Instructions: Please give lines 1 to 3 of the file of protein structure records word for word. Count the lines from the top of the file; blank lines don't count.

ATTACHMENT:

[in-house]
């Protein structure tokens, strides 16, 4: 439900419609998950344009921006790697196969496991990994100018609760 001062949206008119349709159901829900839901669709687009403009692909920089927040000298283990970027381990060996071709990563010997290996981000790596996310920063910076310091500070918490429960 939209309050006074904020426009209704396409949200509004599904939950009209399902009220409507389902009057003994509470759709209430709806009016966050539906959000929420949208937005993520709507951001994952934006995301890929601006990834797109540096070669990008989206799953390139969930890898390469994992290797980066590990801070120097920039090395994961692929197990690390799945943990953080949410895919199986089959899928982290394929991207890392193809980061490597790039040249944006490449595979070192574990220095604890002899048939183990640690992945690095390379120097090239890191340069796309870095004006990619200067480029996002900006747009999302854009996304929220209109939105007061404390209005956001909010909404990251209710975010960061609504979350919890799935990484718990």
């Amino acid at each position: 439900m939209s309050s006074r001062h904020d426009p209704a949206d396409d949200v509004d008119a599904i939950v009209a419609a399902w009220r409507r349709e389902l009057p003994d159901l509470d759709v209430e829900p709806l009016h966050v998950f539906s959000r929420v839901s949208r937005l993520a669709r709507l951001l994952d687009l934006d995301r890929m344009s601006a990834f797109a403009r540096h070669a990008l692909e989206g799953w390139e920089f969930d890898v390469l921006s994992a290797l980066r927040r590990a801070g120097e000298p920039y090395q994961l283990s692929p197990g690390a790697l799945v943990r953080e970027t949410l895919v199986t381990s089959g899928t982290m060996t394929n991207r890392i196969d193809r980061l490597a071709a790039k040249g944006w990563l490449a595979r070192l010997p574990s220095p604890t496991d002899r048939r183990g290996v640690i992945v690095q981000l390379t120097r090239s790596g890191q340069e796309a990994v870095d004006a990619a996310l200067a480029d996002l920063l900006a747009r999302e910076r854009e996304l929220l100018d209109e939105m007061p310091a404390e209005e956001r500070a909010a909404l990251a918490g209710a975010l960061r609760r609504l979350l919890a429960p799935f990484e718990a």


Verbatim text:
[in-house]
């Protein structure tokens, strides 16, 4: 439900419609998950344009921006790697196969496991990994100018609760 001062949206008119349709159901829900839901669709687009403009692909920089927040000298283990970027381990060996071709990563010997290996981000790596996310920063910076310091500070918490429960 939209309050006074904020426009209704396409949200509004599904939950009209399902009220409507389902009057003994509470759709209430709806009016966050539906959000929420949208937005993520709507951001994952934006995301890929601006990834797109540096070669990008989206799953390139969930890898390469994992290797980066590990801070120097920039090395994961692929197990690390799945943990953080949410895919199986089959899928982290394929991207890392193809980061490597790039040249944006490449595979070192574990220095604890002899048939183990640690992945690095390379120097090239890191340069796309870095004006990619200067480029996002900006747009999302854009996304929220209109939105007061404390209005956001909010909404990251209710975010960061609504979350919890799935990484718990």
């Amino acid at each position: 439900m939209s309050s006074r001062h904020d426009p209704a949206d396409d949200v509004d008119a599904i939950v009209a419609a399902w009220r409507r349709e389902l009057p003994d159901l509470d759709v209430e829900p709806l009016h966050v998950f539906s959000r929420v839901s949208r937005l993520a669709r709507l951001l994952d687009l934006d995301r890929m344009s601006a990834f797109a403009r540096h070669a990008l692909e989206g799953w390139e920089f969930d890898v390469l921006s994992a290797l980066r927040r590990a801070g120097e000298p920039y090395q994961l283990s692929p197990g690390a790697l799945v943990r953080e970027t949410l895919v199986t381990s089959g899928t982290m060996t394929n991207r890392i196969d193809r980061l490597a071709a790039k040249g944006w990563l490449a595979r070192l010997p574990s220095p604890t496991d002899r048939r183990g290996v640690i992945v690095q981000l390379t120097r090239s790596g890191q340069e796309a990994v870095d004006a990619a996310l200067a480029d996002l920063l900006a747009r999302e910076r854009e996304l929220l100018d209109e939105m007061p310091a404390e209005e956001r500070a909010a909404l990251a918490g209710a975010l960061r609760r609504l979350l919890a429960p799935f990484e718990a």